Table of Contents

  • The average age of the population of OECD countries is increasing fast, and the average age of the labour force is also increasing. In such a context, giving older people better work choices and incentives and access to good jobs is crucial for promoting economic growth and improving the sustainability of public social expenditures. Older people offer tremendous potential value to businesses and the economy but public policies and private workplace practices continue to pose barriers to work or fail to provide good work.

  • Korea is experiencing much faster population ageing than any other OECD country. If nothing is done to improve the labour market situation of older workers, this could put a brake on the trend of rising living standards observed in recent decades. There is no time for complacency: the median age of the population is projected to increase from 41 years today to 55 years in the mid-2050s, and the old-age dependency ratio (population aged 65 plus over the population aged 15-64) is projected to increase from 20% today to around 70% in 2050, 20 percentage points above the then OECD average.

  • Korea is currently in the midst of an unprecedented demographic transformation, with population ageing progressing faster than in any other OECD country. The median age of the population is projected to reach around 55 years by the mid-2050s, compared with a median age below 20 years back in the 1970s. There are currently less than 200 residents in Korea aged 65 and above for every 1 000 of the working-age population (ages 15-64) – well below the OECD average of 246 in 2015. The Korean figure, however, is projected to quadruple over the coming decades, exceeding the OECD average quickly and peaking at a projected 760 by around the year 2065 – the highest ratio of any OECD country.

  • This chapter evaluates the main demographic factors underpinning population ageing in Korea. It looks at some of the main impacts population ageing is likely to have on Korea’s labour market and on social cohesion and, by extension, on the broader economy.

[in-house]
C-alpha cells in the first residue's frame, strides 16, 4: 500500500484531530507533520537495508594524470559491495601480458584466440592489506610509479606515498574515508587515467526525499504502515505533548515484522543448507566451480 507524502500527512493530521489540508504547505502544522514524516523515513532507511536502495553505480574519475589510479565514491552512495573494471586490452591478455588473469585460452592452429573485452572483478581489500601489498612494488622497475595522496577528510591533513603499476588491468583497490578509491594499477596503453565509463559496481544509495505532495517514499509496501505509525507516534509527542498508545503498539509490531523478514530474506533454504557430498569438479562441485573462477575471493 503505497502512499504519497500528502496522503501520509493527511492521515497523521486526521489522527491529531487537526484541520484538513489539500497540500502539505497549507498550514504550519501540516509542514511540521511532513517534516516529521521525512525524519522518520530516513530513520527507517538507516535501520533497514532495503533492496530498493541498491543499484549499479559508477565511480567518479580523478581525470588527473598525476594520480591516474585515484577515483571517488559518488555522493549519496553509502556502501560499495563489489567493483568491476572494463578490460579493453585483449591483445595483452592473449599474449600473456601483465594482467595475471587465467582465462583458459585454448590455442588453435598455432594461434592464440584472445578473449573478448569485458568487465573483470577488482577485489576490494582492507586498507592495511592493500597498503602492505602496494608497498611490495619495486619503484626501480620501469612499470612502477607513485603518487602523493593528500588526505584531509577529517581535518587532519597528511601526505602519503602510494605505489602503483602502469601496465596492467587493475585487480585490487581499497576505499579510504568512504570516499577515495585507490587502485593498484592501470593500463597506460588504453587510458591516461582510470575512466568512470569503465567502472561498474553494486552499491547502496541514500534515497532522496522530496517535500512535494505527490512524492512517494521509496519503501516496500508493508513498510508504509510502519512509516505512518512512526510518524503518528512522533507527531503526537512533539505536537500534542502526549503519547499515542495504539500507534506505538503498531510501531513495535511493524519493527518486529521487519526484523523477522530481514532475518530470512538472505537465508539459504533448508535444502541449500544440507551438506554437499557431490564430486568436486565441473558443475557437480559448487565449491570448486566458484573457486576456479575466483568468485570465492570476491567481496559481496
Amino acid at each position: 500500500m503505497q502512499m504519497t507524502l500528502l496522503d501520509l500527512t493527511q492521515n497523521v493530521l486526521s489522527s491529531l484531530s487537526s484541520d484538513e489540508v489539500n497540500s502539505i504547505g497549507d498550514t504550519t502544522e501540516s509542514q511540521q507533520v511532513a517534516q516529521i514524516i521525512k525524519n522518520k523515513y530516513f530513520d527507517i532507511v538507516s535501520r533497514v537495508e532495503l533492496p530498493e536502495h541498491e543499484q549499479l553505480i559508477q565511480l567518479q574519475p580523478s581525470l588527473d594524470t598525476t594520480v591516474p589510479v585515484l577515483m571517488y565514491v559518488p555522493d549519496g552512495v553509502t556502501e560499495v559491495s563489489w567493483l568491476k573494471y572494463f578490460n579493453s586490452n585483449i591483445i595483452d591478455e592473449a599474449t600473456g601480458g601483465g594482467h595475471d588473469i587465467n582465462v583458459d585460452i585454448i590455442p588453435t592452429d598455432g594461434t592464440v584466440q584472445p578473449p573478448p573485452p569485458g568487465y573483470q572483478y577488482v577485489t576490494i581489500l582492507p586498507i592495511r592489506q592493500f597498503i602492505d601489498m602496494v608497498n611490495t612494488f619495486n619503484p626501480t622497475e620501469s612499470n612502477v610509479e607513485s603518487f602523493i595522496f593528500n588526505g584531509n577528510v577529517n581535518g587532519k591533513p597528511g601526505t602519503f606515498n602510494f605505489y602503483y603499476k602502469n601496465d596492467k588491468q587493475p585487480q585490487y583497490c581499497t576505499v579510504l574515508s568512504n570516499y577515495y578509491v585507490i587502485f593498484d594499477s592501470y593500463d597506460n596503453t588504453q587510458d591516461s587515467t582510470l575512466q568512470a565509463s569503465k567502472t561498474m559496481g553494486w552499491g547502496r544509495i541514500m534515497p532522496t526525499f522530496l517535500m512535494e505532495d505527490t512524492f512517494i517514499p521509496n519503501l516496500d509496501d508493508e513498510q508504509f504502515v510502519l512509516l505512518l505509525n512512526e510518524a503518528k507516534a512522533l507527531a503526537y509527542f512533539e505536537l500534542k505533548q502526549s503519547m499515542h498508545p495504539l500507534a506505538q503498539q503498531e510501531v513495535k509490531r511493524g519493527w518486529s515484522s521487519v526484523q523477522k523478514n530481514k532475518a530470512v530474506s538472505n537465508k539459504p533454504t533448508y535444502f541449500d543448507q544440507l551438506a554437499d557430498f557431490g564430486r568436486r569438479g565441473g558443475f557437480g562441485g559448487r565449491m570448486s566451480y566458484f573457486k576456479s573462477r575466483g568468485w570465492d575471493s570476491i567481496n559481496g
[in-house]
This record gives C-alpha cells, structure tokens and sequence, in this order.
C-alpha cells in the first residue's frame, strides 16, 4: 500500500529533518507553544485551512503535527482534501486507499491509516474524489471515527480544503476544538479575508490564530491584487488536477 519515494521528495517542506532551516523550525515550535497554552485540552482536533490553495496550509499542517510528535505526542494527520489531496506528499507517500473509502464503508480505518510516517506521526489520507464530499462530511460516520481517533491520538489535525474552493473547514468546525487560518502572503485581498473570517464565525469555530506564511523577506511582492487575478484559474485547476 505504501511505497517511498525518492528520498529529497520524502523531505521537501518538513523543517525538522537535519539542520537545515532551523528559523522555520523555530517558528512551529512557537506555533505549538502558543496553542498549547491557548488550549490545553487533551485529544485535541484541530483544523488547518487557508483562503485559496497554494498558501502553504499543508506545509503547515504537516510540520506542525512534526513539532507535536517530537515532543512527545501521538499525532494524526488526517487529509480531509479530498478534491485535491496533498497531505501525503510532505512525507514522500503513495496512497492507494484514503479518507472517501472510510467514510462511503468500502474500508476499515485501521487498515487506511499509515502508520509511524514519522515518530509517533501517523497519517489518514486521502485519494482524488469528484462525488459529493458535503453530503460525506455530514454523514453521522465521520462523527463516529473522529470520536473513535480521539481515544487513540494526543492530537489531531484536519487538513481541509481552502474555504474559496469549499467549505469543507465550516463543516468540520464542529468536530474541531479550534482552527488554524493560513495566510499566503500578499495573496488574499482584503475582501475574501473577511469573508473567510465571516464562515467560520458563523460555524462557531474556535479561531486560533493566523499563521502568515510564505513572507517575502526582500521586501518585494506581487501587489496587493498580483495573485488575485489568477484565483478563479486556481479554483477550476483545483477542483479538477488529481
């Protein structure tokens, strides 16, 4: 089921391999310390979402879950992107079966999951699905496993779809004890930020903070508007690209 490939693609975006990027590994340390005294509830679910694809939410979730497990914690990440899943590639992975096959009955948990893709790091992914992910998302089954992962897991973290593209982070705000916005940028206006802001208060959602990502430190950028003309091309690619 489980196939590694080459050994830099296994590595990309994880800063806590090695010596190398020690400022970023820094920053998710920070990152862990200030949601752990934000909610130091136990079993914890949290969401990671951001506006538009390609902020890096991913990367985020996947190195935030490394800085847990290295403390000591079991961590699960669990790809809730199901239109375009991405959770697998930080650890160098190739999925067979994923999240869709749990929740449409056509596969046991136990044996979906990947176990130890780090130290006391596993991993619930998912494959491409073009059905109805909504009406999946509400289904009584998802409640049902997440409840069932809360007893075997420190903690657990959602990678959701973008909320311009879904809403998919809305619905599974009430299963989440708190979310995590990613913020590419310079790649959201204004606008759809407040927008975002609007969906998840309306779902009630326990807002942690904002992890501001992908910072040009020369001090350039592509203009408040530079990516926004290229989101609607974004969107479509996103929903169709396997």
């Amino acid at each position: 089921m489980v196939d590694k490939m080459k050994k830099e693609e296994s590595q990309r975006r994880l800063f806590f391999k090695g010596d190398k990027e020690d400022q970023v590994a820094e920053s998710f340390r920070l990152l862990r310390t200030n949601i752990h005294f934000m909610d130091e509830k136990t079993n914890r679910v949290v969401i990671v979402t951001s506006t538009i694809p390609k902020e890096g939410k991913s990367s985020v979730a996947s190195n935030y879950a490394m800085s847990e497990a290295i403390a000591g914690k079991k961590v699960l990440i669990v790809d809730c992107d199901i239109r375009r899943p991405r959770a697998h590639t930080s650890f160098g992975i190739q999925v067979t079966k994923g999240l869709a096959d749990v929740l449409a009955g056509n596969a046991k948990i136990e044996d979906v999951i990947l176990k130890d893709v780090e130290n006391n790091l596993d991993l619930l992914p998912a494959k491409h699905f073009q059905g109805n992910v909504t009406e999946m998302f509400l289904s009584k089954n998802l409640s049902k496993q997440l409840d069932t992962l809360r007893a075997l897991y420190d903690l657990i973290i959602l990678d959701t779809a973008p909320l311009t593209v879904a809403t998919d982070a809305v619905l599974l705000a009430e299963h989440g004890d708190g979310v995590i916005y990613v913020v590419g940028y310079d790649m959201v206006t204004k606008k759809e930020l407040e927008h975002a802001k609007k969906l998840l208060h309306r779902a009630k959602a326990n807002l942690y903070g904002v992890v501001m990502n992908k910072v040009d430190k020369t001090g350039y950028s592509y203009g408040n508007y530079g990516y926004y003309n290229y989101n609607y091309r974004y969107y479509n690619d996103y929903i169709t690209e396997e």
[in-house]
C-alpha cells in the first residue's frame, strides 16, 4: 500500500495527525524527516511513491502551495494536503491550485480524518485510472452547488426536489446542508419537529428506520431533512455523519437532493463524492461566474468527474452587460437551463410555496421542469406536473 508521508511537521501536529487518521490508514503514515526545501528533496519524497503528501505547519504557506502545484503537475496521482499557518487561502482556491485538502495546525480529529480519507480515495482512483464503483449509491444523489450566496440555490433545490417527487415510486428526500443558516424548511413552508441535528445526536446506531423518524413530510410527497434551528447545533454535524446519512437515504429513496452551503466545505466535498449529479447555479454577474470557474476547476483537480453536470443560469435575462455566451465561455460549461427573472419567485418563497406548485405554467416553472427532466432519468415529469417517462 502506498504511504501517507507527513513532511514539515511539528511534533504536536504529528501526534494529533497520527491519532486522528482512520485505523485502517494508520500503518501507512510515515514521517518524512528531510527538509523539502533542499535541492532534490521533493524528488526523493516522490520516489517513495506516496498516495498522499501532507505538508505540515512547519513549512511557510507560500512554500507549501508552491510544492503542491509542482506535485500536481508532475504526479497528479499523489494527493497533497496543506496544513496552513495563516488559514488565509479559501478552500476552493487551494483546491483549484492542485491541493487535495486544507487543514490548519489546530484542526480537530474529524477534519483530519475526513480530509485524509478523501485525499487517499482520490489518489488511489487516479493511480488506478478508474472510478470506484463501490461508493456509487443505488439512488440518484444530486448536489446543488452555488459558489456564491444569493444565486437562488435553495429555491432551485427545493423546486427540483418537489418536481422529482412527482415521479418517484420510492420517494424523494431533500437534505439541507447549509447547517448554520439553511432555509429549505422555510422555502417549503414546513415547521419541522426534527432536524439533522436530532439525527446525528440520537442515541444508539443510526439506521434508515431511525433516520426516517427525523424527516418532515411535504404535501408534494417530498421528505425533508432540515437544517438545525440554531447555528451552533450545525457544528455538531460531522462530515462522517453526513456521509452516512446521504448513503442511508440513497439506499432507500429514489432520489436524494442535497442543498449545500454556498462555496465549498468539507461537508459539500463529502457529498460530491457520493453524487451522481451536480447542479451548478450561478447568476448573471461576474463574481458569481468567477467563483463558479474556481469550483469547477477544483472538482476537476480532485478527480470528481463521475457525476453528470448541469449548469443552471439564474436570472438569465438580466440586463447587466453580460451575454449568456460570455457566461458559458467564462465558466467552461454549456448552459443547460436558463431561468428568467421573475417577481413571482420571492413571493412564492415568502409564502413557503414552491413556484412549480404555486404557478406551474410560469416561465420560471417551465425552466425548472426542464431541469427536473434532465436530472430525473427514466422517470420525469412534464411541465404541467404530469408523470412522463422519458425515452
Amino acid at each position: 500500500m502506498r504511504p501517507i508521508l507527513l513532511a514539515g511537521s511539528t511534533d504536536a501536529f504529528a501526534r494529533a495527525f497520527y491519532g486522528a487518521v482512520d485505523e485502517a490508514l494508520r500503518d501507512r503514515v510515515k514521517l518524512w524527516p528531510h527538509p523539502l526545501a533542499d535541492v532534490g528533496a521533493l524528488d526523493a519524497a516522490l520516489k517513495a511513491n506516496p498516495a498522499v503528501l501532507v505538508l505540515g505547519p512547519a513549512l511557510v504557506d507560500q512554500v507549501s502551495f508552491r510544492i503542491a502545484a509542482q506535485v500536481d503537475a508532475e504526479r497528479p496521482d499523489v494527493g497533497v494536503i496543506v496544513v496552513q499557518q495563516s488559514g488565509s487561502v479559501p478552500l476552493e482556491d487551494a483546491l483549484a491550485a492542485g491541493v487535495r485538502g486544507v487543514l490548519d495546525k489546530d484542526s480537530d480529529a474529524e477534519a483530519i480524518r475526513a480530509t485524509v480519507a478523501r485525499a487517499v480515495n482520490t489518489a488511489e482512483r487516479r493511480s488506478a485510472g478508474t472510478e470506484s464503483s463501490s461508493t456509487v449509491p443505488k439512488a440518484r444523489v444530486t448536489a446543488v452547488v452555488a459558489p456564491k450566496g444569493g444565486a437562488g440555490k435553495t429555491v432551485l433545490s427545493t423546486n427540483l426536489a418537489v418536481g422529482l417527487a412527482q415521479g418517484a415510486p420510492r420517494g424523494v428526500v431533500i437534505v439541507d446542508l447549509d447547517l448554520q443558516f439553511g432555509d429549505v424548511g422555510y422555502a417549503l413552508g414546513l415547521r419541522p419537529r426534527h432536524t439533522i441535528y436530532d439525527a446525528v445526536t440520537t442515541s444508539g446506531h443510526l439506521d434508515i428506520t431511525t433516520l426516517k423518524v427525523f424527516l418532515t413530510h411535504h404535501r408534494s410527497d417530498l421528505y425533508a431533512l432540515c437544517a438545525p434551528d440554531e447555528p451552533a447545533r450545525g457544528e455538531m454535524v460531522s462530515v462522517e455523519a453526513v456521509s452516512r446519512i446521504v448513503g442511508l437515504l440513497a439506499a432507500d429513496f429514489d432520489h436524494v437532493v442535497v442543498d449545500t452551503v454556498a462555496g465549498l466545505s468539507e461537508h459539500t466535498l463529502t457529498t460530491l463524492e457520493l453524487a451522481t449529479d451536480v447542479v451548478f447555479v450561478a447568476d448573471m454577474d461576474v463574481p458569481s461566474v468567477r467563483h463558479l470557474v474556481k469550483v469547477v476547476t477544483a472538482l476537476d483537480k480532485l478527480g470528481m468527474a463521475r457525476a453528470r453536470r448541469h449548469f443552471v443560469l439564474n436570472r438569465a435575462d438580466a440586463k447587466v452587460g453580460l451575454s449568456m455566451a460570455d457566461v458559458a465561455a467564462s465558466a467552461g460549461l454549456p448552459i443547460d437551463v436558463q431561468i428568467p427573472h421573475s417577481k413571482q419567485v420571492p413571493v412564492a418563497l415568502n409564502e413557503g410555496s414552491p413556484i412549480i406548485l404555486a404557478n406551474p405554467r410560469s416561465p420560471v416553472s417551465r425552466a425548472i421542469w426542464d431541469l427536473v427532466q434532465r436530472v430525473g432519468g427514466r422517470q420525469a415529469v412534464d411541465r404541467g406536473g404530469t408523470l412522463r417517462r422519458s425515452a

• This chapter evaluates the leading trends around employment outcomes for older workers in Korea. It focuses on a positive message and a concerning one: while older workers in Korea participate in the labour market more actively than their peers in any other OECD country, they face consistently poor labour market outcomes in terms of job quality – including around the type of work they do, their job security and the remuneration they receive. The analysis lays out some of the main contributing factors.

  • Maintaining the employability of workers throughout their working life is essential to ensure they can stay longer in the core labour market and hold decent jobs until they retire. For Korea, the challenge is threefold. First, as many workers have to start a second career after retiring from their main job, employment services and active labour market policies have an important role to play in helping workers make successful employment transitions. Second, in the medium term building an effective system of continuous vocational training is critical to ensure workers can use and upgrade their competencies and skills throughout their working life, to facilitate ending the practice of mandatory early retirement. Third, efforts to improve working conditions must continue to make working longer with full work capacity possible for older workers.

  • This chapter looks at how current policies and practices around hiring and firing affect older workers in Korea. The discussion focuses on potential rigidities introduced by Korea’s seniority-centred professional appraisal culture and the impact of its employment protection legislation for older workers. The discussion evaluates recent policy initiatives to address some of these issues and looks at how they might contribute to better outcomes. The conclusion outlines some concise recommendations for policy makers to consider.

  • This chapter examines the availability and adequacy of income support for older workers. While the main pillars of a comprehensive social protection system are in place, one-half of Korea’s population aged 65 and over lives in relative poverty. The chapter discusses options to extend and improve the different programmes. In particular, limited coverage and low payments reduce the impact of social welfare policies on poverty reduction. In addition, further reforms are needed to develop an effective three-pillar pension system based on the National Pension Scheme, company pensions and individual savings.